Before Vanessa went to work for the day we went to Stardust Alley And looked for Rolling Stones T-shirts in anticipation of our rapidly approaching attendance of their concert. Unfortunately, that was one of very few bands that they did not carry T-shirts for. Rather, I got a Nirvana shirt, which turned out to be a more wearable design anyhow.
Following that, I drove to downtown Los Angeles. I had come up with the rather nerve-wracking plan that I would go back to downtown Los Angeles and ask the jewelry and pawn shops in the area about the necklace that had been among the things stolen from me on August 12th. The necklace of subject was a one-of-a-kind turquoise and pearl necklace made by a Native American artisan in Santa Fe and purchased from a gallery there as a gift to me by my mom, and I had only had possession of it for two months, which made the theft all the more frustrating. It was also very easy to spot and to prove that it was mine, so I was hoping that I might happen upon it in a store window and be able to reclaim it, though I will mention that that hope was so small as to be nearly none. It was made all the more complicated that the theft happened at a parking lot that was just a block away from the popular “Jewelry district” which was densely populated with jewelry stores of all price ranges and so I spent nearly two hours asking store clerks at all of the ones within safe walking distance if they had seen my necklace to no avail. I did also pop in at the only pawn shop in the area, but they hadn’t seen it either.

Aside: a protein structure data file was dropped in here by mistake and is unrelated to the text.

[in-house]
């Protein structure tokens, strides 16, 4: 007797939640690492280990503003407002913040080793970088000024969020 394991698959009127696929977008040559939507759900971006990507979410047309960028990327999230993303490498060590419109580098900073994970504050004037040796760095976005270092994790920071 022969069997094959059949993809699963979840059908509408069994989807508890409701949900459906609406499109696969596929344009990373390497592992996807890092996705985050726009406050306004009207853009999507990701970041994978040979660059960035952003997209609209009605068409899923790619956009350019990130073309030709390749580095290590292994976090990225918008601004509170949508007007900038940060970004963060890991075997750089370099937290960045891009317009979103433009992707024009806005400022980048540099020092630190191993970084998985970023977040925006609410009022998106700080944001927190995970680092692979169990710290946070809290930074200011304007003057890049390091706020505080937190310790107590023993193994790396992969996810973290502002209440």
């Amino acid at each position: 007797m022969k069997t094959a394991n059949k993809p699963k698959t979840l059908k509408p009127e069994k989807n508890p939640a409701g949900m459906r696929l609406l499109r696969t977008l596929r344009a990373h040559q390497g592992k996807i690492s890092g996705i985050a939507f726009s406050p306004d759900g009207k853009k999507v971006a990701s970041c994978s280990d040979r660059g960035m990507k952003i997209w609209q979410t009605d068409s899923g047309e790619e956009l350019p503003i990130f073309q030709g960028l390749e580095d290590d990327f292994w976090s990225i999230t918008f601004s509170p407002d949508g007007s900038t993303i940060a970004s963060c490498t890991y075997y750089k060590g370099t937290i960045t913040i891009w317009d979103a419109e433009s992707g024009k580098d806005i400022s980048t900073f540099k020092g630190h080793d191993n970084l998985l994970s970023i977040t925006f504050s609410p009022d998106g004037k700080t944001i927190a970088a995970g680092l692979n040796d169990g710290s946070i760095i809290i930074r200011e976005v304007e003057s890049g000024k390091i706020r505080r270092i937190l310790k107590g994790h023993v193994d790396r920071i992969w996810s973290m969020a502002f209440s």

I called LAPD to inquire about the progress of the investigation into the breaking and entering of my vehicle and theft of my belongings only to be sent to voicemail. They returned my call several hours later and informed me that no detective had been assigned to my case and that it usually took about four weeks for a case to be assigned. I can’t imagine how any case can be solved when so much time is allowed to pass between the point of a crime being committed and the leads being pursued. That’s long enough for security footage to be recorded over, for belongings to be bought and sold, for forensic evidence to expire. This was mostly frustrating because while I understood my case was likely all potatoes to the police department of a large city such as Los Angeles, this was an easy case to solve. The suspect was a highly conspicuous person who likely lived in or around the geographic area, and the items were meticulously cataloged by me so they would be easy to identify, especially the necklace which would be very easy to find if any resources at all were put into finding it. Being that as it may, I came up with a new plan to call all of the pawn shops in a five mile radius of the theft inquiring about purchasing a turquoise necklace and whether they had any in stock. If they did I would ask that they email me a photograph so that I could identify whether it was my necklace before making the journey to downtown Los Angeles to reclaim it. Updates to come on this newest segment to my arduous adventures in downtown Los Angeles.